Skip to main content

Calcium Acetate

Drug Information

Calcium acetate is used to prevent high phosphorus blood levels in people with kidney failure.

Common brand names:

Calphron, PhosLo

Summary of Interactions with Vitamins, Herbs, & Foods

Types of interactions: Beneficial Adverse Check

Replenish Depleted Nutrients

  • none

Reduce Side Effects

  • none

Support Medicine

  • none

Reduces Effectiveness

  • none

Potential Negative Interaction

  • Calcium

    People with kidney failure may develop high blood levels of calcium while taking calcium acetate. Since calcium acetate is a source of supplemental calcium, people taking the drug should avoid taking additional calcium supplements. People experiencing adverse effects of high blood calcium—such as loss of appetite, mental depression, poor memory, and muscle weakness—should notify their healthcare practitioner.

  • Magnesium

    Calcium-containing antacids, when taken together with calcium acetate, may result in abnormally high blood levels of calcium. Consequently, people taking calcium acetate should avoid taking calcium-containing antacids.

Explanation Required 

  • Zinc

    People with renal failure or on hemodialysis often have low blood levels of zinc, which may produce symptoms such as abnormal taste or smell, reduced sexual functions, and poor immunity. One controlled study showed that taking zinc at the same time as calcium acetate reduces absorption of zinc. Therefore, people should avoid taking calcium acetate and zinc supplements together. Another controlled study revealed that neither short-term nor long-term treatment with calcium acetate results in reduced blood zinc levels. Thus, while calcium acetate reduces the amount of zinc absorbed from supplements, long-term treatment with the drug does not appear to affect overall zinc status. However, people with renal failure who experience symptoms of zinc deficiency might benefit from supplementing with zinc, regardless of whether or not they take calcium acetate.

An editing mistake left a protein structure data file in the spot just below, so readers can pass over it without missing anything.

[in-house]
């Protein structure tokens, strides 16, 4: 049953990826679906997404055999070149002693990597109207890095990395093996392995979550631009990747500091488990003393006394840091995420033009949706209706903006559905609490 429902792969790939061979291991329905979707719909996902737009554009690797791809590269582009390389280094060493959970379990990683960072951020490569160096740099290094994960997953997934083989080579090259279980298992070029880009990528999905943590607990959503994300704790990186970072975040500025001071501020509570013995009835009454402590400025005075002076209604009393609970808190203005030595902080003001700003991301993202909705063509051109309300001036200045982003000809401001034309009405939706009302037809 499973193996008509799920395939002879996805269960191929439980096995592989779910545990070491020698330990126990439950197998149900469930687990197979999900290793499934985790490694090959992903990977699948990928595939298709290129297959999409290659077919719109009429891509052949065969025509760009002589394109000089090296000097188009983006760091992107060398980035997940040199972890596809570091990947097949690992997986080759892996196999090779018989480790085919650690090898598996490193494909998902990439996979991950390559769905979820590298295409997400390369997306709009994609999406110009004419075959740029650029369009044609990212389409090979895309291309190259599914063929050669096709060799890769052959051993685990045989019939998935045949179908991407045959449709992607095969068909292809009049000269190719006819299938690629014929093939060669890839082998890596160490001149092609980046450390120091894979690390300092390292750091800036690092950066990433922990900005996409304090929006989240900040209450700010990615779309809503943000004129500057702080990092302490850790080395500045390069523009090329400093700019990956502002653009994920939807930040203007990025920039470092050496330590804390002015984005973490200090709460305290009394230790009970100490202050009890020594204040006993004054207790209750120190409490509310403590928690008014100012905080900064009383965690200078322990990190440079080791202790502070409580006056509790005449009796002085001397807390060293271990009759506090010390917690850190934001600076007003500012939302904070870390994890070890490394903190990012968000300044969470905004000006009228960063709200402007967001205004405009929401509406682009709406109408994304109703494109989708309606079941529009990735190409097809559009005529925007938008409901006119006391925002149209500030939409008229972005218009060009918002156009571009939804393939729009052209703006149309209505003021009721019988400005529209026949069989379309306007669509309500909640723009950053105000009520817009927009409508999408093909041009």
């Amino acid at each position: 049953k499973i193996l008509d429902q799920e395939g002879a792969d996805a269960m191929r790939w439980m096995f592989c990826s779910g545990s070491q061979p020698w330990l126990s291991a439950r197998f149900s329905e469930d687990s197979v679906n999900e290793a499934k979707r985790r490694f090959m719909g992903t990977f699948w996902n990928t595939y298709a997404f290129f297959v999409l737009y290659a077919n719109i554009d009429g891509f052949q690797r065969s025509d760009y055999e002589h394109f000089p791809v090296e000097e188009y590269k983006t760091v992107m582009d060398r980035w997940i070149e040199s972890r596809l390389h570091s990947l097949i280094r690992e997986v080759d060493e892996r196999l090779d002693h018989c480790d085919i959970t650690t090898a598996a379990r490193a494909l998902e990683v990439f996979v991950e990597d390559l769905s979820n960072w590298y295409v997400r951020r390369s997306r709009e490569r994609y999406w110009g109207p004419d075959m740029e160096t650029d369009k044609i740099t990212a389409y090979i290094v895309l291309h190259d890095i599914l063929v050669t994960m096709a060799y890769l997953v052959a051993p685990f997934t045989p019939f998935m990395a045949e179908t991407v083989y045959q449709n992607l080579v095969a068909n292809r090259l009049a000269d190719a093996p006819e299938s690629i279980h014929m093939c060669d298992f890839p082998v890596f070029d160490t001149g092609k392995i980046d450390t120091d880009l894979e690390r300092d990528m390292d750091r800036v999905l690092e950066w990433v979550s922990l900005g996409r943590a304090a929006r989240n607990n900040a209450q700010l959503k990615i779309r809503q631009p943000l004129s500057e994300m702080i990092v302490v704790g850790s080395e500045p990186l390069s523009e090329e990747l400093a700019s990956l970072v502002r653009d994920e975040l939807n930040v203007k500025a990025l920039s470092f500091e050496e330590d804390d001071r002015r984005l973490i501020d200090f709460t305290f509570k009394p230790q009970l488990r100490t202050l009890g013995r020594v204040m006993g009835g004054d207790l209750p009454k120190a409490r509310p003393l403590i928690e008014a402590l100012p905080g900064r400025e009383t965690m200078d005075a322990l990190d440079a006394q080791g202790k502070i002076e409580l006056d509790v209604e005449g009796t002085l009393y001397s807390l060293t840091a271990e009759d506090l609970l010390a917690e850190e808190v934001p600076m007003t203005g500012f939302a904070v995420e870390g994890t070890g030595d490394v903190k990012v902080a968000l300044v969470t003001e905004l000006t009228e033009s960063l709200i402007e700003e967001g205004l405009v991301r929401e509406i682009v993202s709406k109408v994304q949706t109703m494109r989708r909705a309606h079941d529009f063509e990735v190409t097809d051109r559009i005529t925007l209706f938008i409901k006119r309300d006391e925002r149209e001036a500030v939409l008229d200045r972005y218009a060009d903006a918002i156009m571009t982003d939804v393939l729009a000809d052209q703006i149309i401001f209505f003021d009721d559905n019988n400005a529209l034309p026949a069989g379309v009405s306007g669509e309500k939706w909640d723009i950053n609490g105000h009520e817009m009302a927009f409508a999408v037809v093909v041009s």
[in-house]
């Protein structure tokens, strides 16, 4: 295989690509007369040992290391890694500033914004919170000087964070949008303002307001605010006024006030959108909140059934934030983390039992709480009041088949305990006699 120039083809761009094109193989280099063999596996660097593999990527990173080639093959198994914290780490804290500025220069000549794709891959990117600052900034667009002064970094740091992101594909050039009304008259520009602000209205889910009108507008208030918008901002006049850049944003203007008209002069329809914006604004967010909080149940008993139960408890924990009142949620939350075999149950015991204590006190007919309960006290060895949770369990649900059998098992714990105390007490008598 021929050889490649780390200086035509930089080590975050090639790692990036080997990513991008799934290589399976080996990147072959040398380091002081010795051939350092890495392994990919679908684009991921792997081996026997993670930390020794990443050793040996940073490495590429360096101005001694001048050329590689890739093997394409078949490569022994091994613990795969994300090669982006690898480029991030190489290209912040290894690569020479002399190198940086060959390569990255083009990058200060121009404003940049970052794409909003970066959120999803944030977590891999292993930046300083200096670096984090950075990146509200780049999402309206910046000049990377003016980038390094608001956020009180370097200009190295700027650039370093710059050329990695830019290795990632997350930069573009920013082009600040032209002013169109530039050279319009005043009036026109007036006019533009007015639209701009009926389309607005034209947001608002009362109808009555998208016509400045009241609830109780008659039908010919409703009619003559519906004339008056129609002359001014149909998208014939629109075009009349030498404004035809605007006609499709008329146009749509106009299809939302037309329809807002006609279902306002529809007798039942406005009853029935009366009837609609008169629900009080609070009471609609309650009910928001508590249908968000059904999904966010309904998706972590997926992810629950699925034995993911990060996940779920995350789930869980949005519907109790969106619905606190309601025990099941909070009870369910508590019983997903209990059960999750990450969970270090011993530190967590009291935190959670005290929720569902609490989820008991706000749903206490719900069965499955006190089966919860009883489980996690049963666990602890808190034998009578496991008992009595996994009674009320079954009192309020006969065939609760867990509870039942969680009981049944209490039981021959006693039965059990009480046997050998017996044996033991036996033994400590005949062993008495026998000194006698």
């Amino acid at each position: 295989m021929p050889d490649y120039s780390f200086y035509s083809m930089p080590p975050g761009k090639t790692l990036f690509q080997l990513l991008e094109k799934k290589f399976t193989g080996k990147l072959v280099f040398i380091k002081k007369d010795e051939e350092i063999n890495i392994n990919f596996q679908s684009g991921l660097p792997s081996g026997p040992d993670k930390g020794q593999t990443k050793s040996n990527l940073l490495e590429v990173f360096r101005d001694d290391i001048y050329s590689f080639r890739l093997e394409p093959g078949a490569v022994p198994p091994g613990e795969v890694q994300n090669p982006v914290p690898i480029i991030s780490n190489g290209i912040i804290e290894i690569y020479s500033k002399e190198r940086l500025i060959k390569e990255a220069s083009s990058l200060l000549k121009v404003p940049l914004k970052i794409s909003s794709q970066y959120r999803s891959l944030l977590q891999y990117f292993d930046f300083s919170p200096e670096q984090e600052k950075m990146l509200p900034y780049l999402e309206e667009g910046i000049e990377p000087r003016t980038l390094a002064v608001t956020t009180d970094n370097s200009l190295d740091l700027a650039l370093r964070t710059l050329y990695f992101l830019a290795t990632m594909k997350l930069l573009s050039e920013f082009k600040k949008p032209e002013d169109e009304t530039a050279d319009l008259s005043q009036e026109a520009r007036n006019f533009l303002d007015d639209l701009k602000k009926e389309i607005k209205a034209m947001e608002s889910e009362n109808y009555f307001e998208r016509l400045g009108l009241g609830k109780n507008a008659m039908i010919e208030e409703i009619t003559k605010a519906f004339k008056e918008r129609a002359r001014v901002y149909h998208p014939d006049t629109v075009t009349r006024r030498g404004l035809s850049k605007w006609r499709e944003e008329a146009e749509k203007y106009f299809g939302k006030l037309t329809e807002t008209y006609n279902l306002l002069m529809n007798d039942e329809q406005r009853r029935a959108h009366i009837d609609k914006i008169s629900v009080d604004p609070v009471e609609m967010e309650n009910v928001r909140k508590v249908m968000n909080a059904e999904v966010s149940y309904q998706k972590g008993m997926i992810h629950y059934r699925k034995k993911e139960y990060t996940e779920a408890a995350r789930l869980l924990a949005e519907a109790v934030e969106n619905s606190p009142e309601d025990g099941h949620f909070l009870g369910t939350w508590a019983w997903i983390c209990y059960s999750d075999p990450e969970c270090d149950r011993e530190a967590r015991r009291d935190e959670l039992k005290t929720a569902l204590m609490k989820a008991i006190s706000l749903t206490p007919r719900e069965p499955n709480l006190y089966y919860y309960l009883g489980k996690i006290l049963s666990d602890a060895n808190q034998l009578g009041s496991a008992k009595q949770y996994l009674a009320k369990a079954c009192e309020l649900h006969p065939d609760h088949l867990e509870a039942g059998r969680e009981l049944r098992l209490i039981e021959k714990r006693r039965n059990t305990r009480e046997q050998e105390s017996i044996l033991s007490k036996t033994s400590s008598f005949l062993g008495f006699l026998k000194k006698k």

The Drug-Nutrient Interactions table may not include every possible interaction. Taking medicines with meals, on an empty stomach, or with alcohol may influence their effects. For details, refer to the manufacturers’ package information as these are not covered in this table. If you take medications, always discuss the potential risks and benefits of adding a new supplement with your doctor or pharmacist.

Next Section:


PeaceHealth endeavors to provide comprehensive health care information, however some topics in this database describe services and procedures not offered by our providers or within our facilities because they do not comply with, nor are they condoned by, the ethics policies of our organization.